Finally, I am deeply enriched as a mother and feel blessed to be sharing my time and life with my incredible children, family, husband, stepchildren, friends, partners, co-workers and the global community. I believe in giving back, so I dedicate a percentage of my work to “karma yoga”—mentoring, teaching and serving on a wide array of non-profit boards.
There is nothing more rewarding than watching my children and family flourish and to experience the ripple effect of my business efforts, such as when I meet people who tell me I’ve helped ignite their own personal journeys and changed their lives for the better in some way. Because we are all connected, I believe wholeheartedly that serving others is ultimately serving myself.
LTP: What advice can you offer to those who wish to become involved in holistic wellness?
MZ: The best advice I can give is in the spirit of Lao Tzu’s words: “The journey of 1000 miles begins with one step.” Take one step at a time in the right direction. There are endless pathways to fuel one’s awakening to the interconnectedness of heart-body-soul and people-planet-universe. I have been traveling this road for over 30 years and I am still learning and growing each and every day.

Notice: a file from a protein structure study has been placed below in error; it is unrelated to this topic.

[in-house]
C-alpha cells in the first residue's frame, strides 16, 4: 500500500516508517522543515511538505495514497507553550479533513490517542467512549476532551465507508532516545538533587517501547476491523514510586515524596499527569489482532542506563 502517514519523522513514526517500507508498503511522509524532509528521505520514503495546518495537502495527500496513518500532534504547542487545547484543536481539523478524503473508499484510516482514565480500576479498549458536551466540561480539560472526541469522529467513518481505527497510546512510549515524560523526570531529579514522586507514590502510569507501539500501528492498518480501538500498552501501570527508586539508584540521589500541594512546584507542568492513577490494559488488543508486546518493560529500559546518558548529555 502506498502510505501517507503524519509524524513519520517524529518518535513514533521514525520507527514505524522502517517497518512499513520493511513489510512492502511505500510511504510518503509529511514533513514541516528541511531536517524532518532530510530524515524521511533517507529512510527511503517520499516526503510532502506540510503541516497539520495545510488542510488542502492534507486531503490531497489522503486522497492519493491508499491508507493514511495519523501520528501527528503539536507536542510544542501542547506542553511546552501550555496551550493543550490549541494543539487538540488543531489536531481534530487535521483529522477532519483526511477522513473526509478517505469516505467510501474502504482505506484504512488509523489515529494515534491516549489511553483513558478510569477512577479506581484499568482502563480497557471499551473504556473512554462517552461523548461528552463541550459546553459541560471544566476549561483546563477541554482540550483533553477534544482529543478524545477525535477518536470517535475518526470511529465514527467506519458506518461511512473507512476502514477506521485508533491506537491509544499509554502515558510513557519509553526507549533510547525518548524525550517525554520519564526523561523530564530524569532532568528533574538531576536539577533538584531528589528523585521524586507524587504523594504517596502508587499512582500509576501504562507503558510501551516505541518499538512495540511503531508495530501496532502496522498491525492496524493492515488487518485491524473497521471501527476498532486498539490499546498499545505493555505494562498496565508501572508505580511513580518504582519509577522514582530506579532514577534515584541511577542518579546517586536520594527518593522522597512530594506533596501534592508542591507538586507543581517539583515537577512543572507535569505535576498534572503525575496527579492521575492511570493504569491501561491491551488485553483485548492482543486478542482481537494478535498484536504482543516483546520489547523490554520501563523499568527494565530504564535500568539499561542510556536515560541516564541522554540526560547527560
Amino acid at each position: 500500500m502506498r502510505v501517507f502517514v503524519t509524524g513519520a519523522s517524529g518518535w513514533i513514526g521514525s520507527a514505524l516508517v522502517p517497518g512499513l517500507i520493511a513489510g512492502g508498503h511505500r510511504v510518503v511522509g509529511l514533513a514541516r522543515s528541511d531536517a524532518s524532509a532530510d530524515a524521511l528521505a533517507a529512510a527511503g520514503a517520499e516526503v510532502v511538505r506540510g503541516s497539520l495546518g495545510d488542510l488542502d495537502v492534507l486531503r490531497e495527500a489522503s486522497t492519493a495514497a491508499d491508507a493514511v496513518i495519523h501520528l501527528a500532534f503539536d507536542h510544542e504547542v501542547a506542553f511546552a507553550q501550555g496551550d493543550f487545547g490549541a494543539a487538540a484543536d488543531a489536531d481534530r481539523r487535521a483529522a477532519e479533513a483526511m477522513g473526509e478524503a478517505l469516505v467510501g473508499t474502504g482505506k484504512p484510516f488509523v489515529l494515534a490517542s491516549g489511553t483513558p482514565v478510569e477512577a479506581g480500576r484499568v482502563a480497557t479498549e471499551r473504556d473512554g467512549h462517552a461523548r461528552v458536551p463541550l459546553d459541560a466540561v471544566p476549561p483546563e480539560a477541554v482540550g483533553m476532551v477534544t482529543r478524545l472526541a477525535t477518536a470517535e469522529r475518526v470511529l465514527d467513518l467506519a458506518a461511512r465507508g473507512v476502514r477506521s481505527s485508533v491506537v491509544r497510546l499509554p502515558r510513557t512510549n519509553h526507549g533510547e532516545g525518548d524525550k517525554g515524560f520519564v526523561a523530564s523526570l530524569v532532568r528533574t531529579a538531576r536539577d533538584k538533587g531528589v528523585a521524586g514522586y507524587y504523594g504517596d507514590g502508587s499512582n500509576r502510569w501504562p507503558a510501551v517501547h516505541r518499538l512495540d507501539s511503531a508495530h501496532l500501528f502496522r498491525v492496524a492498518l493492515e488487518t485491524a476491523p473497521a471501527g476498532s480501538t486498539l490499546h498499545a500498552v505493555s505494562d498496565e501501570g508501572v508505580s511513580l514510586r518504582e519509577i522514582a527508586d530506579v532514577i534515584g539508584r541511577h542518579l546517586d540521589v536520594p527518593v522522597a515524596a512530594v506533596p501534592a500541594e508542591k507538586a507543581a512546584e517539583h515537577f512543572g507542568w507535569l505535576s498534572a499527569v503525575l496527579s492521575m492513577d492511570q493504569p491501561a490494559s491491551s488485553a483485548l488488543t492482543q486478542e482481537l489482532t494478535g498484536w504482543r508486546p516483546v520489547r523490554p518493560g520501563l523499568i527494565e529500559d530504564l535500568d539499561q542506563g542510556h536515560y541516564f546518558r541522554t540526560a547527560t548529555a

Food is often an obvious entry point and conduit, since food is energy (as are we) and an understanding of the relationship to the greater good can often be sparked by the integration of looking good and feeling good. For deep study, the Institute for Integrative Nutrition certifies people to become health coaches and to use this skill set to enhance an existing profession, better one’s personal life and possibly serve as a catalyst to pursue a new career path. Food is very personal. Holistic health incorporates the discipline to navigate a mind-body balance. And, in the context of the greater whole, it also includes the wisdom to take responsibility and heal oneself in the process.